Opinions on vouchers vary widely depending on how the question is phrased.
According to the annual survey conducted by Gallup for Phi Delta Kappa, an educators’ group, 54 percent of the public oppose school vouchers; 42 percent favors “allowing students and parents to choose a private school to attend at public expense.” Yet 43 percent would be more likely to support a pro-voucher candidate, 37 percent less likely. Some 57 percent of public school parents said they’d use a full voucher to send their children to private school; 38 percent would stick with public school and the rest are undecided. If the voucher paid half the tuition cost, 45 percent said they’d choose private school; 50 percent would choose public school.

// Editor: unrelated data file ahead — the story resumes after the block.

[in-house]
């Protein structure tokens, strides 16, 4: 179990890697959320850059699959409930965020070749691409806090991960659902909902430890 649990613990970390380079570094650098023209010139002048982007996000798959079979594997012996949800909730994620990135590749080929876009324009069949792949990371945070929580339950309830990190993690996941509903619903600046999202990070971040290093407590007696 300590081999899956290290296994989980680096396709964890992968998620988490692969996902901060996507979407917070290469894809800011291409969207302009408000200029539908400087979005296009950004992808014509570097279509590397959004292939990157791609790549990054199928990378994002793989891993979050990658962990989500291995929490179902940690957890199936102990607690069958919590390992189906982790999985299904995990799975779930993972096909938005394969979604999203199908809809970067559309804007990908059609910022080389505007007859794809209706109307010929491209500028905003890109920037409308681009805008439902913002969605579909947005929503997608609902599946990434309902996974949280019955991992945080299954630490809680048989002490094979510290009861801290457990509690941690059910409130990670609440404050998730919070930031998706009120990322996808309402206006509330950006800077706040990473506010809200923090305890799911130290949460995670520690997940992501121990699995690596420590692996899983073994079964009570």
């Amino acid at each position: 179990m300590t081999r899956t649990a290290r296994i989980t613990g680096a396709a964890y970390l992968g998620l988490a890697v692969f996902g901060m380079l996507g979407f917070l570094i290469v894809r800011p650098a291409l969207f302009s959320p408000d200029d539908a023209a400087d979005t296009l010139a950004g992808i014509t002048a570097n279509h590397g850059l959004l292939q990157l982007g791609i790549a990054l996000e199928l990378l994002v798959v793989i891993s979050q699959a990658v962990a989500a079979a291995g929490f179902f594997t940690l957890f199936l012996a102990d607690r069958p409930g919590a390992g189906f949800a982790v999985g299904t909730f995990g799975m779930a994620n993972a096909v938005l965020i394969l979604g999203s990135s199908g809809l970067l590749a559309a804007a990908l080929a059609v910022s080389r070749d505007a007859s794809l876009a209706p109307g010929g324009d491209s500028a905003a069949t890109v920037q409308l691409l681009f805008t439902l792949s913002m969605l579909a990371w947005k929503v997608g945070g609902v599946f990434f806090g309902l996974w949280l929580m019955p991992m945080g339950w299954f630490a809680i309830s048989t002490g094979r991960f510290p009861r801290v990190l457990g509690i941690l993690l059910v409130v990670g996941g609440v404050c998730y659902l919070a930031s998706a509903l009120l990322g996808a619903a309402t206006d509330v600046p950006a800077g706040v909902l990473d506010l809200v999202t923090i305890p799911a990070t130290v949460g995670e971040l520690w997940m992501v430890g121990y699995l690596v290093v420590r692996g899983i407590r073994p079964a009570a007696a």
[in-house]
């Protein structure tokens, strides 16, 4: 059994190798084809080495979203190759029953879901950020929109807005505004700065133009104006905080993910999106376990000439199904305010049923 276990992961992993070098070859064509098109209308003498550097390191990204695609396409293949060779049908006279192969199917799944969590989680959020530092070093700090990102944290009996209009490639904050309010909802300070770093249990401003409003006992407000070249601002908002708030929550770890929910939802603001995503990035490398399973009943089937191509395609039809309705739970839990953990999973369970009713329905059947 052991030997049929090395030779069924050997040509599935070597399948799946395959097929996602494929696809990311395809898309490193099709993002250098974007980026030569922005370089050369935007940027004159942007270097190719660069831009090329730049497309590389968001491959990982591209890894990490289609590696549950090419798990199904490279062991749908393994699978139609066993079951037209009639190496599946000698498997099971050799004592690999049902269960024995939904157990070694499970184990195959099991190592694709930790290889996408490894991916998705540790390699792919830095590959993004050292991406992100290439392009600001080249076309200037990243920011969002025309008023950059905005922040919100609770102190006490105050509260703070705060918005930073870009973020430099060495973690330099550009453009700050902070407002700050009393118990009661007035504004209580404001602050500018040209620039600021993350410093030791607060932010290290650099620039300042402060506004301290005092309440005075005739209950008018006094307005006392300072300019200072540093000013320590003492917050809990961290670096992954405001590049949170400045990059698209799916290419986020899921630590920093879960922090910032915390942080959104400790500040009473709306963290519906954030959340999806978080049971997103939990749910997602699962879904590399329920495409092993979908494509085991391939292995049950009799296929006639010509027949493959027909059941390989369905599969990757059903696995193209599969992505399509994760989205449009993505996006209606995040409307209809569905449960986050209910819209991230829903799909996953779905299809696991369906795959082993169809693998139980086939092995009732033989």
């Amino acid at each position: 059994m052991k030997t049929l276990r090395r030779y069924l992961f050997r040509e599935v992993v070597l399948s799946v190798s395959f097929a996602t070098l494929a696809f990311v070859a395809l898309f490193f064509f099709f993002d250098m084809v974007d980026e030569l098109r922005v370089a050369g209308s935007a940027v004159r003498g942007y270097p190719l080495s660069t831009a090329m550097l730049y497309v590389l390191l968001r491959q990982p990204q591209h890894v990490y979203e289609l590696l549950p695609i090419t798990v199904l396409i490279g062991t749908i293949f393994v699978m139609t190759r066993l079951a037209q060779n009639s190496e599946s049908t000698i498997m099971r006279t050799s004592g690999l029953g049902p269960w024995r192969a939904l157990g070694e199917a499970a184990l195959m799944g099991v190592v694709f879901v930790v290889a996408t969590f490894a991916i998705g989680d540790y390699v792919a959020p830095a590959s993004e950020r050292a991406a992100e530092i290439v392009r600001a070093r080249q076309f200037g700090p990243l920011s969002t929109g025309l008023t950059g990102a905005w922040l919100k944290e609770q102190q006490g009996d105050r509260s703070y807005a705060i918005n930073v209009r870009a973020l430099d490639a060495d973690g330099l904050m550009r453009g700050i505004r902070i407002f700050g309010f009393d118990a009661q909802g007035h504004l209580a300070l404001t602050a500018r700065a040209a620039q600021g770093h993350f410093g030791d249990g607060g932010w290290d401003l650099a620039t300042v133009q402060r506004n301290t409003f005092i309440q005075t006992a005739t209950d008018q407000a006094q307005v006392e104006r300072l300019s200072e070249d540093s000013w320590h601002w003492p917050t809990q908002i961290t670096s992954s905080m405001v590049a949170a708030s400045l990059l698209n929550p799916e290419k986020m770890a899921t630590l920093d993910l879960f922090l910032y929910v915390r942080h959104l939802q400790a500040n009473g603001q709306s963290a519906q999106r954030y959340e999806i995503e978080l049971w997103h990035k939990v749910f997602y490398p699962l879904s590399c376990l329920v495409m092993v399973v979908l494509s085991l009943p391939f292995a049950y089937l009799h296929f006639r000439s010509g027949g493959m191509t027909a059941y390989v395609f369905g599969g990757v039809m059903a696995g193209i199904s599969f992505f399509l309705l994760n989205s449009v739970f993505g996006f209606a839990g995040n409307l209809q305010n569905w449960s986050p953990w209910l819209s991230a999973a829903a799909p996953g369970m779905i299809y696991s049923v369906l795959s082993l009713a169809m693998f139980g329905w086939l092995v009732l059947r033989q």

Half of the sample was asked the more negative PDK question, “do you favor or oppose allowing students and parents to choose a private school to attend at public expense?” Only 41 percent supported school vouchers when presented this way. The other half was asked the more neutral question “do you favor or oppose allowing students and parents to choose any school, public or private, to attend using public funds?” The support was significantly higher with 63 percent supporting school vouchers.
According to the Friedman/Wirthlin survey, about 60 percent of Americans (68 percent of Republicans and 54 percent of Democrats) would be more likely to vote for a candidate supporting school choice. Nearly 70 percent of African-American Democrats surveyed would be more likely to vote for a candidate supporting school choice; overall, 80 percent of African-Americans surveyed favor school choice.
The PDK survey focuses on No Child Left Behind, finding opposition to the testing provisions of the law — as described by the pollsters — but strong support for the law as a whole. Here’s Gadfly’s analysis. And Eduwonk, which says all sides slant the poll questions.